Tuesday, October 12, 2010

Subliminal Partying

When Isabelle invited me to a Sublime gig as a birthday present, I jumped at the idea. OK, so I hadn’t listened to Sublime for a few years – perhaps since I last smoked pot, but that didn’t matter. I remembered them fondly. They were ska, but stoner ska.

So I drove to London, my vast back catalogue of Sublime CD’s strewn across the passenger seat as I reacquainted myself with the band. Uh-oh. Not as many chilled out stoner songs as I remembered, and quite a few more shouty shout shout. The kind of music that gets all my friends to the mosh pit and me fainting from the heat somewhere near the back.

We arrived at the Shepherd’s Bush Empire and formed an orderly queue. Two queues. One, we were told, was for the seated. The other, our queue, for the standing. The moshers. Us. Me. A fish out of water. An alien in New York. An alien in Shepherd’s Bush.

We got to the front and handed over our tickets. ‘You’re in the wrong queue,’ said the 6ft by 6ft bouncer. ‘You’ve got seated tickets.’

Isabelle and I turned to each other, one of us hiding our disappointment, the other hiding our glee. ‘I’m so sorry!’ said Isabelle. ‘Oh shucks,’ I said, shaking my head in mock misfortune. ‘Nevermind.’

We were still rock and roll. But we were rock and roll with seats. We stood, we danced, but we also had somewhere to put our bags and didn’t get beer thrown on us by the crowds above. Accuse me of fuddy duddyness. I don’t care. I was so comfortable.

From my view point, I found myself mesmerised by one of the bouncers. He was huge and, unlike the others, who had formed a ring of defense along the foot of the stage, this one had positioned himself on stage.

The other bouncers at least got some action – crowd surfers were taken away by their cuffs, screaming girls were handed water. They talked into their ear pieces and perfected the burly and menacing look they’d no doubt practiced in front of the mirror.

But this guy? He seemed to be almost enjoying himself. I swear I saw him nod his head at one point. I’d wager he was even listening to the music. I liked him. The other bouncers looked like jobsworths. This guy I just wanted to cuddle.

Apres the gig, Isabelle and I met up with some friends and, being a smug little thing, I declared that my sister’s nightclub, Ginglik, was just down the road and we were all on the guest list. Probably.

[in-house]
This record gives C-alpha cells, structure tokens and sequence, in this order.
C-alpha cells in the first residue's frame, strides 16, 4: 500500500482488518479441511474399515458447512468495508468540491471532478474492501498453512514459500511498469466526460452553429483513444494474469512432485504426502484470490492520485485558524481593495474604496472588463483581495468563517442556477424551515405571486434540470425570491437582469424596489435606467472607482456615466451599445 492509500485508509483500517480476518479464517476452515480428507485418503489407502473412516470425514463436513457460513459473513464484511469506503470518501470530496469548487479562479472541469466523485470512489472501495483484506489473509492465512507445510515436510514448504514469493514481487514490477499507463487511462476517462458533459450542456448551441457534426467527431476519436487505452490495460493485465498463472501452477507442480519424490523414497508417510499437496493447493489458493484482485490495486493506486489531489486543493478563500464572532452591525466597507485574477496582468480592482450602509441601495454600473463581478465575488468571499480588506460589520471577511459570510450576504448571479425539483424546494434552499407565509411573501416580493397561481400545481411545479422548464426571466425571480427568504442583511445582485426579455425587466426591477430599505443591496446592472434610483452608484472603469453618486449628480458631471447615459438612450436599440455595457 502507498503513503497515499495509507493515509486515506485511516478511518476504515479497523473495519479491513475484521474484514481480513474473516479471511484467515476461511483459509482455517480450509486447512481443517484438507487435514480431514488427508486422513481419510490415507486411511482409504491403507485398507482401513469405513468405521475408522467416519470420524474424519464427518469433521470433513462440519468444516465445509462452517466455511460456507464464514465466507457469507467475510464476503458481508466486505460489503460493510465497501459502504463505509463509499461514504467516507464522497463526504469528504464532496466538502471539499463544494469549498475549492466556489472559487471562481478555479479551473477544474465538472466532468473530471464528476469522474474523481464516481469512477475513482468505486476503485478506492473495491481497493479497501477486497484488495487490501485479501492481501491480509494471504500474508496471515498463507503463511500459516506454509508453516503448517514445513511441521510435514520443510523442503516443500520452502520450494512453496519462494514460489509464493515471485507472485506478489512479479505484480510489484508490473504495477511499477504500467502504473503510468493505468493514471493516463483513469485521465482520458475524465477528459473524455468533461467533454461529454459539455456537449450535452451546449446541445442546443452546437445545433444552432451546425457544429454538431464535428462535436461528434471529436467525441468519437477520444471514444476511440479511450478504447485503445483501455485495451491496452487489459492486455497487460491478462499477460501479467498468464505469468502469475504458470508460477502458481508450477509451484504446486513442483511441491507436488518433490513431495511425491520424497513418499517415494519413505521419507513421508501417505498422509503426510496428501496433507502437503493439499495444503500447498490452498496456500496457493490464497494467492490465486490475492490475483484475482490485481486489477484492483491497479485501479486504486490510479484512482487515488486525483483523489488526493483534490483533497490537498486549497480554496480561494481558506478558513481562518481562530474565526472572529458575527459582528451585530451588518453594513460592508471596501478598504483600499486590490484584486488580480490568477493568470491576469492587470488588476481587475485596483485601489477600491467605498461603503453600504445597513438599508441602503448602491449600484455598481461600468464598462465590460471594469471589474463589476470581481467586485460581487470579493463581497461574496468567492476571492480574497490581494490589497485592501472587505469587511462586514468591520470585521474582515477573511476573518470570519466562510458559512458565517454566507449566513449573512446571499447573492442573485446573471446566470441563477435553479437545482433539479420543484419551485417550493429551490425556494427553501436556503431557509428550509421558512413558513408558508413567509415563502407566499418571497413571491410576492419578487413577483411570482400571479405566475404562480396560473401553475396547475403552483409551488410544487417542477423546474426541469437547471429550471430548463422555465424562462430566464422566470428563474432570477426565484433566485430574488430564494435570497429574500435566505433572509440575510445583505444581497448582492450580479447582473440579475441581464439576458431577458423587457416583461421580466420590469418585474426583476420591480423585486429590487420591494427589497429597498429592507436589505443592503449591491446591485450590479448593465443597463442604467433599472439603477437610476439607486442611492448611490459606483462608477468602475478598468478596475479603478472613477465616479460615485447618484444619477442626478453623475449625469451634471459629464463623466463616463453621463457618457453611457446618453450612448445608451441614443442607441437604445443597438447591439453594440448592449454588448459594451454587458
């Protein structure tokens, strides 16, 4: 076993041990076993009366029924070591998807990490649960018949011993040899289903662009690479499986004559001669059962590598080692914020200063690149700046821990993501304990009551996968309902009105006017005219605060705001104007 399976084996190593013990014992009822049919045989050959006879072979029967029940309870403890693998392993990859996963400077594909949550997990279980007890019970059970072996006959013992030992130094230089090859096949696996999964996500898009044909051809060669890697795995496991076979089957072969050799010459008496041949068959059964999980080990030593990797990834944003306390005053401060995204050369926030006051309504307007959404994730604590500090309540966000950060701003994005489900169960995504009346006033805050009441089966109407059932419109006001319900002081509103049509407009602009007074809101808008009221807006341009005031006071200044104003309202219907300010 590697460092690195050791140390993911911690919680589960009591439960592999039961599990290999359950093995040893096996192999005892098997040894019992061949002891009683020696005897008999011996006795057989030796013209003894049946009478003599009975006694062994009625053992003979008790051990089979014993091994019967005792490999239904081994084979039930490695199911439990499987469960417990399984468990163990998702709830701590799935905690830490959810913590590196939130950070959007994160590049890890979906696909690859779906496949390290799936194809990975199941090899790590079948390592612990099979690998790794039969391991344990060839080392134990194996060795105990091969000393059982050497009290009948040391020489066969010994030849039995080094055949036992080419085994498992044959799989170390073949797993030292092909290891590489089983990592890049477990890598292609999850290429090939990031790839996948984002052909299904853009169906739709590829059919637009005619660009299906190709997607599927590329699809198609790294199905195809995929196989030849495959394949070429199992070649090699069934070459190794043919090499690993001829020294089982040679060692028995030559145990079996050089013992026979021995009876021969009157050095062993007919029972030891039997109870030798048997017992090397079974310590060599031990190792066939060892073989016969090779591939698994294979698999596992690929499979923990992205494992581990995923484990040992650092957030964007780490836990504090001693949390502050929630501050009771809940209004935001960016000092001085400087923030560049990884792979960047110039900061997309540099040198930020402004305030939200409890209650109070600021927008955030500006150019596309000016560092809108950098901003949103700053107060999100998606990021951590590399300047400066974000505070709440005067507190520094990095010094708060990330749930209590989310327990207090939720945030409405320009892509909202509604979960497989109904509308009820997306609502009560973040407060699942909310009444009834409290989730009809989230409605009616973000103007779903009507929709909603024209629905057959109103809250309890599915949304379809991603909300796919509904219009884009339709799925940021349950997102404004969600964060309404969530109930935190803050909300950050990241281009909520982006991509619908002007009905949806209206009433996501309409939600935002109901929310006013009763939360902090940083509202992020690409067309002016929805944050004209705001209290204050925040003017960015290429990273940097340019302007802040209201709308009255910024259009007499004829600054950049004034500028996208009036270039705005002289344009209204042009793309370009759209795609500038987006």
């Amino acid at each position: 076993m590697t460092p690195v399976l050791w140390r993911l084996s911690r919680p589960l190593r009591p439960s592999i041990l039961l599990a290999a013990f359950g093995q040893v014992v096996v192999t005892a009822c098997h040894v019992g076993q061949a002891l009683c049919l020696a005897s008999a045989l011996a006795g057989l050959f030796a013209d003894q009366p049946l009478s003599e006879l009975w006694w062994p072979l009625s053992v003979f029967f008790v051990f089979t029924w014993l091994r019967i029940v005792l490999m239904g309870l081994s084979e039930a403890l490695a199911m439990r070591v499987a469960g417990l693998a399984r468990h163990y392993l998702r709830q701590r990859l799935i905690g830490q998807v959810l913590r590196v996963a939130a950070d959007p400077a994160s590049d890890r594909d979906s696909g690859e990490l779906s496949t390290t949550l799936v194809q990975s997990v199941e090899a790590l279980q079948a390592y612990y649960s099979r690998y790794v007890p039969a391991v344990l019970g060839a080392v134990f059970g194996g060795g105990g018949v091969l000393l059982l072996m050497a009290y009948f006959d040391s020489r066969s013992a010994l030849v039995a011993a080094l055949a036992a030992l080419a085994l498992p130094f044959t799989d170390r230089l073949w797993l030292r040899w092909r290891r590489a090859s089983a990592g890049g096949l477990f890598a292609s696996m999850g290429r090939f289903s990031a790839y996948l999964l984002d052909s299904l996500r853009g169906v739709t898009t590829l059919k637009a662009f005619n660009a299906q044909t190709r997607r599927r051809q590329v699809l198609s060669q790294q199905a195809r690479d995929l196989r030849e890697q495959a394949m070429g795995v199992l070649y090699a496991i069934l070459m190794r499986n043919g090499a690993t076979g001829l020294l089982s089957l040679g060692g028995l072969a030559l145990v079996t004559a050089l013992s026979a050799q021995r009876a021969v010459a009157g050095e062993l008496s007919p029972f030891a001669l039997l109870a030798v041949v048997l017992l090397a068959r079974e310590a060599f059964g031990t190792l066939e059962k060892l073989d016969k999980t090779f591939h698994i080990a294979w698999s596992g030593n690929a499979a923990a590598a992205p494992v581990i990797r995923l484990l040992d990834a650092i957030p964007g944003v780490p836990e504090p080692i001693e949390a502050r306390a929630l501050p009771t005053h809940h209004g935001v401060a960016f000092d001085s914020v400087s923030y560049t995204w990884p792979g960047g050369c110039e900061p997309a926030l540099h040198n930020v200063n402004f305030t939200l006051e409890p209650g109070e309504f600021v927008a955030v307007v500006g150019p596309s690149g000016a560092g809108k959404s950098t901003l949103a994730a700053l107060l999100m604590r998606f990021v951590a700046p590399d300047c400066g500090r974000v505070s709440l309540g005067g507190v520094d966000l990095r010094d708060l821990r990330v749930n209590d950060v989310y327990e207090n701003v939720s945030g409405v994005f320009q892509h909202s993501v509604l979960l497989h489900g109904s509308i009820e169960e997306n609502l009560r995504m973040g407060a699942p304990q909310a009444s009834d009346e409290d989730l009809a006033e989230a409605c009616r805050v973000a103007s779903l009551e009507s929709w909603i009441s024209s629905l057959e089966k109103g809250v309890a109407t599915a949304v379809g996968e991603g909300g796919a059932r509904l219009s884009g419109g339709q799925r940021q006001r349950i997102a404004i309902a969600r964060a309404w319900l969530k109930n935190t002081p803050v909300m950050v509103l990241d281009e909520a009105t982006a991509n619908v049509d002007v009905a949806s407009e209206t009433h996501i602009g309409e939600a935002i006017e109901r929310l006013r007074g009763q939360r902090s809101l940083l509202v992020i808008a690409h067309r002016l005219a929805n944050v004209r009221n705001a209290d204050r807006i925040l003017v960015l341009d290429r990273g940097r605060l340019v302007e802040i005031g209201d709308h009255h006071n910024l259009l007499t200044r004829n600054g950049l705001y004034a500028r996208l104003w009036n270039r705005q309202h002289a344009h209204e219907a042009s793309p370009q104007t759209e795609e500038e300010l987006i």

After two more hours dancing and drinking, we called it a night. It was 1.30am and we had to be on form the next day too. We left Ginglik and made our way back to my sister’s flat where we were bunking up for the night.

My sister and her boyfriend, Colin, were in north London at a gig, so Colin had left us his key.

Thirty minutes of jamming the key in the lock later, we had to agree that Colin had given us the wrong key. What to do? It was 2am, we couldn’t get hold of Tammi or Colin, it was a bit cold and we were a bit tired.

‘Right,’ I said, taking affirmative action. ‘There’s a hotel over there. We can sit in the bar and have a nice cup of tea while we wait for someone to help us.’

As we approached, the doorman held his hand out to stop us. ‘You staying here tonight?’ he asked.

‘Yes,’ I said. ‘Room 101.’

He didn’t blink. Just opened the door and guided us through.

As we made our way to the bar, who should I spot but the cuddly bouncer fella – the one who had mesmerised me with his head bobbing policy.

‘Hey, were you on stage with Sublime earlier?’ I asked him, running up to him. ‘I watched you all night!’

‘I sure was, I’m here with the band,’ he says, turning to reveal the lead singer just behind him.

The next two hours went by in a blur. I remember getting my longed-for cuddle with Kimo. That was his name. A bit like mine, but with an O, I told him. 'So now you won’t forget my name will you?' I said. He did.

I remember running up and down the corridors of the hotel trying to locate the Jack Daniels vending machines, telling Rome Ramirez, the lead singer of Sublime, that he shouldn’t have to pay £14 for a miniature bottle of whiskey, and then proceeding to kick the vending machine in the hopes one would just fall into our laps. He loved it. ‘You English girls are crazy!’ he said.

That’s right Rome, you should have seen me earlier when I got a bit tired during your set and had a little sit down.


Heather said...

I just wanted you to know that my husband and I love your blog! I discovered it last week on accident (I think through one of your pictures on google images) and have been loving reading it. We live in the states, and it's too bad you don't live here too cuz I think we could be friends!

Richard said...
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